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Face Mask

Artist/Maker: Dan people (Ivory Coast and Liberia)

Date: 20th century
Medium: wood, pigment, human hair, raffia and encrustation
Overall: 20 x 10 1/2 x 10 1/4 in. (50.8 x 26.7 x 26 cm)
Classification: Clothing, Accessories and Jewelry
Credit Line: Museum purchase in honor of Dr. and Mrs. Rudolph E. Drosd through funds from Norman J. and Lissette Ackerberg and Robert C. and Sylvia H. Ackerberg
Object number: 89.0063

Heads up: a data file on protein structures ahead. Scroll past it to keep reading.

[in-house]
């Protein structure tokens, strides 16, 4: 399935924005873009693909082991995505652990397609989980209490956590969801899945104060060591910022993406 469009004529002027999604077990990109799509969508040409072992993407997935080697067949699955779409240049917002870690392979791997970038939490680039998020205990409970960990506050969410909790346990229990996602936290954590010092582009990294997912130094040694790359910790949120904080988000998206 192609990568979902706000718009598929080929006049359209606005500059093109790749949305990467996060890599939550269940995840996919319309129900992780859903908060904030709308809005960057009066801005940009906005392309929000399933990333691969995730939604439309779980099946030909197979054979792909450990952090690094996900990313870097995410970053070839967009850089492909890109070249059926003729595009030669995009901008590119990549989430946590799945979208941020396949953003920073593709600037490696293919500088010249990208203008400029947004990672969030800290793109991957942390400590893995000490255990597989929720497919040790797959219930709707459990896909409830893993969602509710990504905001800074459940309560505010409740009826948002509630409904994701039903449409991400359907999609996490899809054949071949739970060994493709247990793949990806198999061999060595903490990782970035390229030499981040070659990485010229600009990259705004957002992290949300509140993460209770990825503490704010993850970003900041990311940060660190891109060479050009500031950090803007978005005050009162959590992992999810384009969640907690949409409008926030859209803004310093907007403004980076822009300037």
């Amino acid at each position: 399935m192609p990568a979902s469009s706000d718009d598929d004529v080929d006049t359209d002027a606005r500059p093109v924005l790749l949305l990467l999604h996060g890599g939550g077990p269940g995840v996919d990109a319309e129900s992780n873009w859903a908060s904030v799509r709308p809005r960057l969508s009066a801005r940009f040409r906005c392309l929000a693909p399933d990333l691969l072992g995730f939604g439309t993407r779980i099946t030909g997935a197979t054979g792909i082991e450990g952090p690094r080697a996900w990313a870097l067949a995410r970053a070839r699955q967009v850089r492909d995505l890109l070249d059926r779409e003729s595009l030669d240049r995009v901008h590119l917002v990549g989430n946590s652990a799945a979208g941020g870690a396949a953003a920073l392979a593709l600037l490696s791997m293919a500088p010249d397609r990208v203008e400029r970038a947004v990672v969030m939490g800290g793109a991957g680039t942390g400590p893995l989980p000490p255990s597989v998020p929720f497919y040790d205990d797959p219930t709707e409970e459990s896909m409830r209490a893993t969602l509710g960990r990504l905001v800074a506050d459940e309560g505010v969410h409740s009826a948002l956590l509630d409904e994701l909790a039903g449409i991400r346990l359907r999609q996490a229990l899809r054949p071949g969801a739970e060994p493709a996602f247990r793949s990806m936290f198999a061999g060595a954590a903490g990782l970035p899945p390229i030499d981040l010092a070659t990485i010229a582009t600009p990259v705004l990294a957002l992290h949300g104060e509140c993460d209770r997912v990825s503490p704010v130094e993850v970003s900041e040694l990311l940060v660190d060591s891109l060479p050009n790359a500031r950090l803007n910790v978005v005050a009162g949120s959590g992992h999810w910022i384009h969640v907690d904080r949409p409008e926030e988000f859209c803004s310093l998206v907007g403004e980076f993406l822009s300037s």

DescriptionDan is a term applied to a number of independent peoples in the mountains of Liberia and the Ivory Coast. Their masks represent a variety of personae, from warriors to clowns, and can be masculine or feminine. Masks are born when they appear to their future owner in a dream, asking to be carved and allowed to dance. As they age they undergo changes such as additions to their surface or headdress. They acquire status over years, sometimes generations, of successful use. Their use, too, can change over time, from entertaining to leading war parties or settling disputes. Eventually, when they reach the status of Great Mask, they appear rarely and only for occasions of great importance. Without specific data, one can only guess at this mask's original function. The hair appears to be that of a female, but the round eyes are associated with aggression. The unkempt, matted appearance of the braids is often used to suggest spirit possession or contact with dangerous, mysterious forces. Characteristically, the face is elegantly curved and serene in expression, as befits the common explanation that Dan carvers are inspired by certain particularly beautiful women, regardless of the function of the mask they are carving. Since this mask lacks metal we may assume it is not associated with warriors, and since it lacks red cloth or cowries it is apparently not a prestigious Great Mask.
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